It’s the work of a moment but a real mood booster. Sterilise a Kilner jar, place a couple of teaspoons of salt granules in the bottom then layer up fat slices of lemon (I used 2 lemons) with a teaspoon of salt between the layers. Cover with the juice of a couple of lemons, press down so that all the lemon slices are covered by the brine. Pop a couple of bay leaves in the top, seal and place in a cool, dark cupboard for a couple of weeks. Give the jar a shake from time to time.

They should be ready to use in a fortnight. I use them in soups, tagines and stirred through grains like bulghur wheat. You can preserve whole lemons or lemon wedges but I find slices are more versatile for my needs and you can make a small jar which is ready in 2 weeks as opposed to three months.

New Year lockdown

Pic Anne Williams

Back to school has been a bit different this term. As a family we were lucky to enjoy some time together, walking, playing board games and sitting by the fire at Christmas but we all agreed it didn’t feel very Christmassy this year. I think- more than ever – I associate Christmas with cold weather and so when it arrived in January I wanted to savour that slow holiday feeling that comes with a break from school.

Amidst the frantic scramble to move to online teaching and learning, keep everyone safe when I am in school on the teaching rota and allay the fears of my colleagues, students and parents about what is going to happen to GCSE and A Level assessment this year, I have carved out some time to go for walks, spend time tidying the garden and cook. I’ve ordered the second load of logs of the winter (our log store is more bijou than I would like) and have a stack of books ready to read when I switch off the work computer half an hour earlier in the evening. (Let’s hope I manage that!)

The weather in Wiltshire is crisp but not snowy and our ramble along the canal towpath was a bit boggy this afternoon but it was an hour of fresh air, living in the moment with my husband, nevertheless. Now I have a lot of preparation and marking to do before tomorrow. I also have a box of seville oranges to turn into marmalade sometime soon. I think I might add the last of the Christmas spiced rum to the pot.

Balance is everything.

How are you maintaining the balance in your life whilst working from home?

Wellbeing, it’s elemental. Part 4 : Fire

We Celts are never shy in celebrating – more often than not it involves music, dancing, alcohol and fire. Even in this strangest of years we’ll be welcoming in the New Year with a celebration around the fire. Of course it will be a quiet affair beside our  own hearth rather than on top of a hill where a community gathers beside a hastily constructed beacon blazing ostentatiously. How I long for those atavistic days! Having to scale down Bonfire Night affected me more than almost every other festival this year. Truly!

Fire stirs something deep within me and never fails to soothe. Not that I’m a pyromaniac you understand but I’ve spent hours tending bonfires after dusk on the allotment, love the daily routine of laying a fire in the hearth and am fanatical about the log pile. I adore a firework display but my passion is for the accompanying bonfire. One day I’m determined to do a spot of firewalking. 

To celebrate the end of 2020 I’ve splurged on a cornus for our cottage garden. Cornus ‘midwinter fire’. It’s a beauty and will go some way to assuage the lack of fire celebrations this year. Whenever I look out of the kitchen window it will remind me of 2020 – the craziness, the changes, the interruptions and the sheer joy of living in the moment.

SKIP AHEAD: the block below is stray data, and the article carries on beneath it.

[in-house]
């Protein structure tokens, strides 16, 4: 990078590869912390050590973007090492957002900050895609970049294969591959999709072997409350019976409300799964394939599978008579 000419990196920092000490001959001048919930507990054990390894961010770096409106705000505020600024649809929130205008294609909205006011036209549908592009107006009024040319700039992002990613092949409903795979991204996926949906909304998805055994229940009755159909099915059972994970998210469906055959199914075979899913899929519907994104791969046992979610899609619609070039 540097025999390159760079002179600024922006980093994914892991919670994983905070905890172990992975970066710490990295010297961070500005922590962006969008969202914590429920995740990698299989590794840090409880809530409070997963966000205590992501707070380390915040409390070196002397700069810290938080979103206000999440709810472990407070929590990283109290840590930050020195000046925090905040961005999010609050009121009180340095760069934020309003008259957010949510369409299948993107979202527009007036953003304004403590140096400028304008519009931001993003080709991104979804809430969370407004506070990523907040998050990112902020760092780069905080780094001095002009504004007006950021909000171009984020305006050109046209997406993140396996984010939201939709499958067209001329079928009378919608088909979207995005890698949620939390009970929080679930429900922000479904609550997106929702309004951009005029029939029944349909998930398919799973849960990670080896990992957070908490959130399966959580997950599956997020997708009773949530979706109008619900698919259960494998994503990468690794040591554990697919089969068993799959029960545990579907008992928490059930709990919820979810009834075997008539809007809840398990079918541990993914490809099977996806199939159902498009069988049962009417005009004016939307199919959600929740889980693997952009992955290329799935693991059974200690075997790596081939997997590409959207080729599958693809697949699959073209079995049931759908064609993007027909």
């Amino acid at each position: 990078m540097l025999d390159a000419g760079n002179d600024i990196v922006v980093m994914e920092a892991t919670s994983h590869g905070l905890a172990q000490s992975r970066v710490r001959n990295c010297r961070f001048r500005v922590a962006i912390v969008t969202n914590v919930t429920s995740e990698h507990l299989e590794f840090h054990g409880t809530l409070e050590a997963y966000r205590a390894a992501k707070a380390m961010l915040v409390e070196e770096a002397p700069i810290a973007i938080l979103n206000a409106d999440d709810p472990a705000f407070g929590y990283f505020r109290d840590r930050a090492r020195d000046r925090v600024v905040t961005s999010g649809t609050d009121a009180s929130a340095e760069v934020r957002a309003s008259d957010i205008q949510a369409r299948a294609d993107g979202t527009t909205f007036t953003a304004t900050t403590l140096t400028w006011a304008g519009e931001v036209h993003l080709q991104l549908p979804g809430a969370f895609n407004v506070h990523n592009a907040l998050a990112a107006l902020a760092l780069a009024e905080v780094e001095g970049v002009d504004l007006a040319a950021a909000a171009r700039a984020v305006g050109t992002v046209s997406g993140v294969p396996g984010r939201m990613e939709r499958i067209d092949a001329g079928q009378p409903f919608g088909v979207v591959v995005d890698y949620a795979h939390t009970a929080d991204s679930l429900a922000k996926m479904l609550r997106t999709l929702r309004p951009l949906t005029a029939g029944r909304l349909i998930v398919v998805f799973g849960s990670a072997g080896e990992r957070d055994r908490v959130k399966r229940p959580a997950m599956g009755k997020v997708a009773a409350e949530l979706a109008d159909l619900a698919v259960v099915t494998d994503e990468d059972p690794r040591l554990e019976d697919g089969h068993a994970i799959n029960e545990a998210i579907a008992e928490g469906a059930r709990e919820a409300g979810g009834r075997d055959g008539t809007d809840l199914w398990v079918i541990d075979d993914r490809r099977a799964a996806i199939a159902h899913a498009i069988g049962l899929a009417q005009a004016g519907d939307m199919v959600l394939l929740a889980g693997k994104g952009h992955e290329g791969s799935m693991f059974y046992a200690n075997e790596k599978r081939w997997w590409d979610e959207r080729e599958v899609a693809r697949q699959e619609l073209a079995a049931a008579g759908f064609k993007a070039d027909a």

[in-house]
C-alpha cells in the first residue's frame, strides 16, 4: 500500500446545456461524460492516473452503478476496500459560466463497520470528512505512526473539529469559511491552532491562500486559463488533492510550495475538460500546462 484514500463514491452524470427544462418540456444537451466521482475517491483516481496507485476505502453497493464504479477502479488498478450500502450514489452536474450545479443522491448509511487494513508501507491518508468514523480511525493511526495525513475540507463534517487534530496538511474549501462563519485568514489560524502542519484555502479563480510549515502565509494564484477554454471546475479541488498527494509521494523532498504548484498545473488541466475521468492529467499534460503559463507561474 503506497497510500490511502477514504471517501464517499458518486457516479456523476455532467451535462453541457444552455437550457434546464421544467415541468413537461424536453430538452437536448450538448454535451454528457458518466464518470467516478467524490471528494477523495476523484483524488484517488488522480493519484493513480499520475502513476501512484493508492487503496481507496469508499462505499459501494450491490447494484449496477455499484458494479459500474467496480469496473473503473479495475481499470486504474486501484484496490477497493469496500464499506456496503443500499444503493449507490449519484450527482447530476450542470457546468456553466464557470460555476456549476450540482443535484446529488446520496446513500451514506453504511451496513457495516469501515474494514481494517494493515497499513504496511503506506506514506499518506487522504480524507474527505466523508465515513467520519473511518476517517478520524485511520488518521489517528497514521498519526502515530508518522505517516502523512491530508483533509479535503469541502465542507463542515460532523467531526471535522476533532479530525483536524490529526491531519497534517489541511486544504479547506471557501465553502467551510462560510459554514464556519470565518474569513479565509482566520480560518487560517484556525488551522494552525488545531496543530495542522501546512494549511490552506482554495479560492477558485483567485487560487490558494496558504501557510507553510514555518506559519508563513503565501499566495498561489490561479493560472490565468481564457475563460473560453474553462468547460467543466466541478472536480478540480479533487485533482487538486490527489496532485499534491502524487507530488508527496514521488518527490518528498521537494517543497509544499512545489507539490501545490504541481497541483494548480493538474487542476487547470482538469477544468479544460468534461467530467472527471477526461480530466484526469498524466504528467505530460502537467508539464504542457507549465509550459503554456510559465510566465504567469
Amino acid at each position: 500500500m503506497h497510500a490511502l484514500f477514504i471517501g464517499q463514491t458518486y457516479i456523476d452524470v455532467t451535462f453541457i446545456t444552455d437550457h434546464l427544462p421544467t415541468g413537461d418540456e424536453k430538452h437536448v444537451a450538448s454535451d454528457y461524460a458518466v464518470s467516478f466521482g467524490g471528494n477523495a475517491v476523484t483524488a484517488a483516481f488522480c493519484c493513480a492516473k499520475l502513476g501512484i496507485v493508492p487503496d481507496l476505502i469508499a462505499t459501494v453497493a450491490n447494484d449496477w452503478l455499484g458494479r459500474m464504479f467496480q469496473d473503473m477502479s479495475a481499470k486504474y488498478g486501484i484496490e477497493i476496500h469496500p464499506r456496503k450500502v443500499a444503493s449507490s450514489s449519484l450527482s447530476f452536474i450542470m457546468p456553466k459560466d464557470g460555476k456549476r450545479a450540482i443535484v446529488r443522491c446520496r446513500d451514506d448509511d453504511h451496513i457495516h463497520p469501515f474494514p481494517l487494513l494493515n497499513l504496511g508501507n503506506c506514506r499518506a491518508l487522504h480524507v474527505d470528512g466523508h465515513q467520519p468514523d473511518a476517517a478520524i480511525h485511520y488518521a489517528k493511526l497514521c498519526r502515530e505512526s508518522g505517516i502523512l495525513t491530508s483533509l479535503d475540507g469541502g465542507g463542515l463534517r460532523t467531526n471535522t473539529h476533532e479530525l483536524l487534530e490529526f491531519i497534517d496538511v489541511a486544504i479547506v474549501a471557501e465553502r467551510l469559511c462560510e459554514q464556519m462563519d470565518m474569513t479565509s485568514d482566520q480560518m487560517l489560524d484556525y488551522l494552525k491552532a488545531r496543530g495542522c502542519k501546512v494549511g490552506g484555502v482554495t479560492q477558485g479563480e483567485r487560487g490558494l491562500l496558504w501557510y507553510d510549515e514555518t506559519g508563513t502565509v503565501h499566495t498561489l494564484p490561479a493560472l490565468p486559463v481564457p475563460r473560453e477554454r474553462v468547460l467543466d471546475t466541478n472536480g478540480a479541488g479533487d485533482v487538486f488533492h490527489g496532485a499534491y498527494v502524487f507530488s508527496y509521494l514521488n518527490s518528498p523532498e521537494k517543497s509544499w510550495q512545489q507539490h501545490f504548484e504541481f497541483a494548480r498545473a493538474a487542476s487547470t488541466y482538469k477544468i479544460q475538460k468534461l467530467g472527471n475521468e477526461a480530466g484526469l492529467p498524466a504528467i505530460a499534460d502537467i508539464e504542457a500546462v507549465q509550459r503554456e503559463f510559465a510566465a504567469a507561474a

Making plans for next year

I’m filling in my 2021 diary, making plans for next year – I’m an optimist- determined to bring some balance to my life.

2020 did not bring the opportunity to spring clean the attic, clear cluttter, redecorate the entire house or learn Swedish. Neither did I sit back and reevaluate during lockdown. School life, if anything was busier than usual. The box of tulip bulbs in the garden shed that has been awaiting planting since October is a testament to that.

So what of 2021? More walking, more cooking, more gardening, directing a play, more family time, home improvements maybe finally getting that part in The Archers and, God willing, everyone staying healthy. All these are going in the diary before work commitments. Today’s first step was to pot up some paperwhites (finally) and to order these fragrant beauties for the garden – two more daphnes, a Carolina allspice and a winter honeysuckle.

Aftrr all, teaching is just a job. There. I’ve said it. Probably for the first time in my life. It’s what 2020 has taught me.

Cold Moon Rising

Pic- Country Living

Tonight is The Full Cold Moon, so called because after tonight the temperature should start to drop rapidly. It is also known as The Oak Moon and Yule Moon – the final Full Moon of the year and one of the brightest Moons of the year.

Let it be a time of release, of letting go and being our authentic selves. For me that means admitting that I have been exhausted and disillusioned by the constant demands on and criticism of teachers this year. Heaven knows we don’t do the job to be thanked, but in 2020 it has been a Sisyphean task.

The Cold Moon brings an opportunity to be positive, open, ambitious and tuned into an inner strength that will pull you through anything. It is also a time to look back on the year passed and reflect on all the lessons we have learned and the people who have come and gone in our lives. Periods of self-reflection are vital; they are energizing and transformative and they provide an opportunity to sweep away the negativity, relax and allow yourself to move into to a new year with hope.

So as you gaze up at the Cold Moon, I hope you find blessings, meaning and hope in the coming year.

Wrapping up Christmas

Christmas is cancelled, according to the doom-laden press. It’s true enough that Christmas is very different this year for many. It’s true that we haven’t felt very Christmassy because the usual rituals have been curtailed or changed. It’s not true that the spirit of Christmas has been cancelled. Resilience, adaptability and community spirit – always positive character traits – have been forced upon us.

Here we are lucky enough still to be able to wrap up homemade gifts with love and care and deliver them to the friends we love who live nearby. We don’t go in for sparkle and glitter in our wrapping, but there was plenty of sparkle when we stood for 15 minutes on doorsteps chatting and planning to meet when were all allowed out next year. It was lovely to find a bit of normal in our topsy-turvy world.

Website Powered by WordPress.com.

Up ↑